Southeast IRA

Breakfast with Poets — Brod Bagert and me. Many in the audience were more familiar with Brod than with me, so I did a little overview of how I got started writing and the theme of each of my books, along with a few exercises for writing across the curriculum. It was an exercise in speed talking to squeeze all that into 30 minutes. Then Brod entertained and showed why he is good at tricking kids into reading. Thanks to the teachers from Baton Rouge who drove me in the driving rain to the convention center! The audience was warm and generous. We then went on to chat with teachers and sign books. I was like a zombie by this point with 2 hours of restless sleep and Brod took me out to lunch to introduce me to rice and beans and Popeye chicken.

The area is still trying to find footing after Katrina. As Brod and I were in line at the chicken joint, he struck up a conversation with a local. In two sentences they determined that Brod was from New Orleans and the conversation became “where were you when the storm hit, how bad was it in Mobile, flooding or wind damage, how long were the waters up, were you on the eastern or western side of the swirl?” I could tell it was a well-practiced conversation of questions as the two survivors retold their stories to one another. I suspect this is an important part of healing, the telling and retelling. How many years will it take for the sharp edges to fall away? Most stories take on jokes after a year, but not this one. The tragedy is too heavy.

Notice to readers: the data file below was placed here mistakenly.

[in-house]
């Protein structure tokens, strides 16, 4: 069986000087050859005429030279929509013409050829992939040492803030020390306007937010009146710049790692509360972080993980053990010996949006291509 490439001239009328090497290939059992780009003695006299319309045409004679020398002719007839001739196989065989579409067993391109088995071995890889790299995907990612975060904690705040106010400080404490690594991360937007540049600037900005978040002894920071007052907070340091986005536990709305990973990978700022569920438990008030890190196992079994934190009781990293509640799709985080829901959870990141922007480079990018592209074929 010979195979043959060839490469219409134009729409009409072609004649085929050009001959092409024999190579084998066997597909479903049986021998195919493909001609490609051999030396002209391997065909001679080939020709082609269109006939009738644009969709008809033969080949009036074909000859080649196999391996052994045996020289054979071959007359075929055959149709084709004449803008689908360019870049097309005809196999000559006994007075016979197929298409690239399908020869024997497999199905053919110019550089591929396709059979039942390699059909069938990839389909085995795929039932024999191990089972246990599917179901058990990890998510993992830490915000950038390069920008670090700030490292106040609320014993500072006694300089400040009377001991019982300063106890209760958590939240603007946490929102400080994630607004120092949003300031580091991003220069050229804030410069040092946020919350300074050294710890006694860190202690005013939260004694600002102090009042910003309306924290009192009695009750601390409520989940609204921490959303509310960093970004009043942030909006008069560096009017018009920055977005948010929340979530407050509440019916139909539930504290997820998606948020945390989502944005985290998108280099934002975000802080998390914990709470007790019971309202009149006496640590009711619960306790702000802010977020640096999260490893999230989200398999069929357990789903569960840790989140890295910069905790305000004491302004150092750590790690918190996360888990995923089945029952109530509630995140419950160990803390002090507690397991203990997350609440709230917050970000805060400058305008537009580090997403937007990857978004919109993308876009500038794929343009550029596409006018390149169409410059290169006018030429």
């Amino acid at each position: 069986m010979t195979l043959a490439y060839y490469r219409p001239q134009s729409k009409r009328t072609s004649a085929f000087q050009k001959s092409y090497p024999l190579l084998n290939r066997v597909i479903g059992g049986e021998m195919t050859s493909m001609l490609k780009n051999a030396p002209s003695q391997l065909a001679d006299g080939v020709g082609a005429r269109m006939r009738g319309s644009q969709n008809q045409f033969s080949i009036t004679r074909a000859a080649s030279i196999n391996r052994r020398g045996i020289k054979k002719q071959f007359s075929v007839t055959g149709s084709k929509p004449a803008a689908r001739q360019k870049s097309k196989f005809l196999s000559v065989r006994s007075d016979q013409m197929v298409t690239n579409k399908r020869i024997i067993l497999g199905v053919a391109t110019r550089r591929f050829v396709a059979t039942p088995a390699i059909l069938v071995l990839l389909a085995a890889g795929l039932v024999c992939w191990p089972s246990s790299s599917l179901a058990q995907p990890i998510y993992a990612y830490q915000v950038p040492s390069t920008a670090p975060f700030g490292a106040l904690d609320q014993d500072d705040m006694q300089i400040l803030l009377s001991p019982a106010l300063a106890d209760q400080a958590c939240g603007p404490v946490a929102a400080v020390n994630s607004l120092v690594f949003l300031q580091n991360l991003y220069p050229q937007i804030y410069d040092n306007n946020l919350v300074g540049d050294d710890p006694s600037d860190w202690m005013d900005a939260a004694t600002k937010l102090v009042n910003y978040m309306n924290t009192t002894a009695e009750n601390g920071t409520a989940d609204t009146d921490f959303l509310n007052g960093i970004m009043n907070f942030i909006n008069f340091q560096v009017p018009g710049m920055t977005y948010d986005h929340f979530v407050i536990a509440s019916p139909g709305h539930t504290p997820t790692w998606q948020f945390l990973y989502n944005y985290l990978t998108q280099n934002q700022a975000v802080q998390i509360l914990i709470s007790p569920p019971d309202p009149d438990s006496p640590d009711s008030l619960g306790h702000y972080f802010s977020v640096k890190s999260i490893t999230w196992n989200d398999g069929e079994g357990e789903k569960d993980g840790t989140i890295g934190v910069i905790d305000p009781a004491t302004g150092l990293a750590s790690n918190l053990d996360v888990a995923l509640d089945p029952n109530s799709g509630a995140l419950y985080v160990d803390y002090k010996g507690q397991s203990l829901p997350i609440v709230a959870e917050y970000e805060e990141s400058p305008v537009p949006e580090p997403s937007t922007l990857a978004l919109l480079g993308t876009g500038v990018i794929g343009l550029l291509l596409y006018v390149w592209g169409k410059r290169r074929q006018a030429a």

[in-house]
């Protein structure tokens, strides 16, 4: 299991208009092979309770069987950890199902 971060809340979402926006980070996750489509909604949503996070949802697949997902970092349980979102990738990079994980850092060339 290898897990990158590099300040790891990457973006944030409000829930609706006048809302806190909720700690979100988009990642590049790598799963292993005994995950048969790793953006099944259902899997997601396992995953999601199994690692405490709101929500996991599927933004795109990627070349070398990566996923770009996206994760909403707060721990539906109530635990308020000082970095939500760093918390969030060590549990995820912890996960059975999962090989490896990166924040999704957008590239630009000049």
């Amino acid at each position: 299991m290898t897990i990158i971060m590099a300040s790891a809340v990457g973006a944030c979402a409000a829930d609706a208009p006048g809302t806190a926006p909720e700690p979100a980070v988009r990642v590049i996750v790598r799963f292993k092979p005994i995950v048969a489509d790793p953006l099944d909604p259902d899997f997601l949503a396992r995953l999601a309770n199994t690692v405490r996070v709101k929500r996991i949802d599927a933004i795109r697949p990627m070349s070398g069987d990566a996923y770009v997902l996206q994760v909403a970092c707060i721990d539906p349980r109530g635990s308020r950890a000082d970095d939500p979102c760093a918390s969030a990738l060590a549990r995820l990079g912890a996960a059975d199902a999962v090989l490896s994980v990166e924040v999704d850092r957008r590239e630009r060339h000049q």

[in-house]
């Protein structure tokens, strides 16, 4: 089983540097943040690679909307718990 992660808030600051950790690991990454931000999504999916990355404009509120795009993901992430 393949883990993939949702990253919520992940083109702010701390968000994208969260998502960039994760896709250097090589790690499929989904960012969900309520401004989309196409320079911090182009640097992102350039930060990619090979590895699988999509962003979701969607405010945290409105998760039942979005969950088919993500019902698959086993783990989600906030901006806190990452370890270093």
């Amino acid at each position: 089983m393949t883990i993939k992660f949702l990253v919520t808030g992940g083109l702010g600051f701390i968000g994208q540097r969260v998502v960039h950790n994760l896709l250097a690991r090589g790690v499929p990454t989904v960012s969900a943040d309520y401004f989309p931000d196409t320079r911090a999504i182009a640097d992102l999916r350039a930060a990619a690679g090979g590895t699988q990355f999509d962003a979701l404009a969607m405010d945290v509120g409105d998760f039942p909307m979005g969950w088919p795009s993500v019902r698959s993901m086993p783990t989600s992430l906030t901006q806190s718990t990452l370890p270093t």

At the end of the day I was loaded into a teacher’s car for the drive to the airport. In the front seat was Eloise Greenfield. Ms. Greenfield is like the Louis Armstrong of children’s poetry, which is to say, she is an icon. Her work is played with enthusiasm in schools everywhere. Other poets “cover” her poems as models of how to do it right. Did I make dazzled or dazzling conversation with her? Did I tell her how much I loved her work and gush over her shoulder? No. The car was warm from the southern sun, was running on empty and immediately fell asleep in the back seat. All I can hope is that she has no idea who that sleeping poet, probably smelling faintly of fried chicken, was in the back seat. Arugh.

2 responses to “Southeast IRA”

  1. Charles says:

    I’m so jealous you were even in the same car with Eloise Greenfield. She’s incredible and so are you my ohio poet superstar.

  2. No kidding. Do you believe I collapsed? It might have been worse for me to try and talk, I was so tired. Hopefully the poetry world will give me another chance and soon.

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